John Stackhouse

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John G. Stackhouse, Jr., PhD, serves as the Samuel J. Mikolaski Professor of Religious Studies at Crandall University in Moncton, New Brunswick. A graduate of Queen’s University, Wheaton Graduate School, and the University of Chicago, he was formerly Professor of Religion at the University of Manitoba and held the Sangwoo Youtong Chee Chair of Theology and Culture at Regent College, Vancouver. He has given interviews to ABC, NBC, CBC, CTV, and Global TV as well as to CBC Radio from coast to coast. His work has been featured in The New York Times, The Washington Post, The Times Literary Supplement, The Globe and Mail, the National Post, The Atlantic, Time, and Maclean’s. Author of over 800 articles, book chapters, and reviews, his eleventh book will be released later this year: “Can I Believe? Christianity for the Hesitant” (Oxford University Press).

When I was a student in the 1970s and 1980s, postmodernity and Critical Theory were still cool.
I freely confess that John Lennon is not my favourite songwriter.
City streets are filling with demonstrators on behalf of black and indigenous victims of police brutality, and against racism generally.
George Steiner, the literary critic, Wynton Marsalis, the celebrated trumpeter, and Doug Gilmour, the Hall-of-Fame hockey player, walk into a
The internet is telling me that as a white person I should feel guilty for all the bad things that
It’s easy to mock all the statue-removers as crazy mobs accomplishing nothing on behalf of the real victims of racism,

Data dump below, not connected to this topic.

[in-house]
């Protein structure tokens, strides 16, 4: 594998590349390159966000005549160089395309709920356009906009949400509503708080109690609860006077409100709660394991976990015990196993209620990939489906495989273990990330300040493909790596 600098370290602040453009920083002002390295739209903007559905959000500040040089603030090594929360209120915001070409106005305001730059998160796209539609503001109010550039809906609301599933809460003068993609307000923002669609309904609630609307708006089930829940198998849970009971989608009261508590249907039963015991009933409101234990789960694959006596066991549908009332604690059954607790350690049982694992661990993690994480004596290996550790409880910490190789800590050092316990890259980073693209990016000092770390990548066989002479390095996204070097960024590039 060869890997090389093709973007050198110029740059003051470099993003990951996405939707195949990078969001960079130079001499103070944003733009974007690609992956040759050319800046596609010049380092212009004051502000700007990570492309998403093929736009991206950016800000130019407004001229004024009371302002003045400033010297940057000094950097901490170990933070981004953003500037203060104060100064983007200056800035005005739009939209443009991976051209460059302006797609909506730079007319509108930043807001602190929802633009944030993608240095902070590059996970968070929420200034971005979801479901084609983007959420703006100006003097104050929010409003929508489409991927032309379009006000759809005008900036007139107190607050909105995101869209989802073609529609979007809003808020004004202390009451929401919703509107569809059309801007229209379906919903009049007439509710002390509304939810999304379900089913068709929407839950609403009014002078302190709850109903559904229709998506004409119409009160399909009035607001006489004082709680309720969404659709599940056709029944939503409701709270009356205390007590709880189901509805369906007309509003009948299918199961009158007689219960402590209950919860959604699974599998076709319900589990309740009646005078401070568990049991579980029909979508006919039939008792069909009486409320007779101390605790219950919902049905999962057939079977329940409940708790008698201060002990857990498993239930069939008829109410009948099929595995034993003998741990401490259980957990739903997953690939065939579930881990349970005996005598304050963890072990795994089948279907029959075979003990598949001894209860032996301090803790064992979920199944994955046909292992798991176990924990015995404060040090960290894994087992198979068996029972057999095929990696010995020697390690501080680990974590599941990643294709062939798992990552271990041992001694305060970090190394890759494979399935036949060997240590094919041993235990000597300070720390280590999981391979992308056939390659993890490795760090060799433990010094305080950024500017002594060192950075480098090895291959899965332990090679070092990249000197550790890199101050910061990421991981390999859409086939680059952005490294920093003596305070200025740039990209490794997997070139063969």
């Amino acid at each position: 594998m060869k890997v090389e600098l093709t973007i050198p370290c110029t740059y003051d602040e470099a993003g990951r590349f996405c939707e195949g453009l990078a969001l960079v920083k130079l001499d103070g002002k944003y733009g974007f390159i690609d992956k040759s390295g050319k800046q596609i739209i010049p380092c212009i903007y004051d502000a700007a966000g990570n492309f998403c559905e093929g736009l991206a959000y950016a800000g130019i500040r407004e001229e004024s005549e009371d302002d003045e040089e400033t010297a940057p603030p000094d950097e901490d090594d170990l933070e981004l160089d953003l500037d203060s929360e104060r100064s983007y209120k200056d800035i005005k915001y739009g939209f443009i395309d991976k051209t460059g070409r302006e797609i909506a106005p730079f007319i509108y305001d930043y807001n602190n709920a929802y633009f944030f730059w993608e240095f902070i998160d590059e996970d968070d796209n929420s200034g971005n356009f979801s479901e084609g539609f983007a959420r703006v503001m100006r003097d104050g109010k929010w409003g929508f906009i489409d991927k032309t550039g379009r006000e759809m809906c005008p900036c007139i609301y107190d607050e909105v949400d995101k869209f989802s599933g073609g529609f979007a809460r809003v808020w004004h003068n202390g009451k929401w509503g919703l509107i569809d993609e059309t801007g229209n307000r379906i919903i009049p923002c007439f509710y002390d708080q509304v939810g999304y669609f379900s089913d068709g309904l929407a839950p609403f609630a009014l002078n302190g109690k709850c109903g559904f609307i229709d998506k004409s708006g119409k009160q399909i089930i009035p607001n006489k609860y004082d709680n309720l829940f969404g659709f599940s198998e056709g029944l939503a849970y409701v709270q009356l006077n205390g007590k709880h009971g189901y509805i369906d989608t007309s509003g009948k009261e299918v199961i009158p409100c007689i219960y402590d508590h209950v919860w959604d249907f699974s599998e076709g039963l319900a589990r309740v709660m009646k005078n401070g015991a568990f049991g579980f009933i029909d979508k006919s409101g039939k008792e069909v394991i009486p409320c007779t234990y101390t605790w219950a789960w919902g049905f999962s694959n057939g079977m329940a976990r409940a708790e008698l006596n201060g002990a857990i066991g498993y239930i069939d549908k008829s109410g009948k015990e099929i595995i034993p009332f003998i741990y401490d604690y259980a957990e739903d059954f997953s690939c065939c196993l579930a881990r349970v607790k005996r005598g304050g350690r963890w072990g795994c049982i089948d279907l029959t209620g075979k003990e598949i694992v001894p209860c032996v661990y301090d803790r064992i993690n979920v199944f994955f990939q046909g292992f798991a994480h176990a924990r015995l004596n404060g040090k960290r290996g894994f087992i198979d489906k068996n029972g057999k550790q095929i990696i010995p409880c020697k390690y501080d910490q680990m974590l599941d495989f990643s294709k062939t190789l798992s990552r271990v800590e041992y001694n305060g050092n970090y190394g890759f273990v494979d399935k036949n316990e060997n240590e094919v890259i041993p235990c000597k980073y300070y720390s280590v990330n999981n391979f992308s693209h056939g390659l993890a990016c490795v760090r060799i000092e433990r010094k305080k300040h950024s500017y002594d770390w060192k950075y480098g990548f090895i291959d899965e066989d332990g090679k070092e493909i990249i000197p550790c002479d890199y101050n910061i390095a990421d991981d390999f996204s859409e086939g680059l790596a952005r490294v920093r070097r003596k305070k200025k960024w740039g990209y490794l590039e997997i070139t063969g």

“It is hard to overstate the magnitude of this decision, and the size of the loss to religious and social
“There is no good police versus bad police,” avers Brock University sociologist Tamari Kitossa.
Religion and politics keep intersecting, at home and abroad.

When I was a student in the 1970s and 1980s, postmodernity and Critical Theory were still cool.

I freely confess that John Lennon is not my favourite songwriter.

City streets are filling with demonstrators on behalf of black and indigenous victims of police brutality, and against racism generally.

George Steiner, the literary critic, Wynton Marsalis, the celebrated trumpeter, and Doug Gilmour, the Hall-of-Fame hockey player, walk into a

The internet is telling me that as a white person I should feel guilty for all the bad things that

It’s easy to mock all the statue-removers as crazy mobs accomplishing nothing on behalf of the real victims of racism,

“It is hard to overstate the magnitude of this decision, and the size of the loss to religious and social

“There is no good police versus bad police,” avers Brock University sociologist Tamari Kitossa.

Religion and politics keep intersecting, at home and abroad.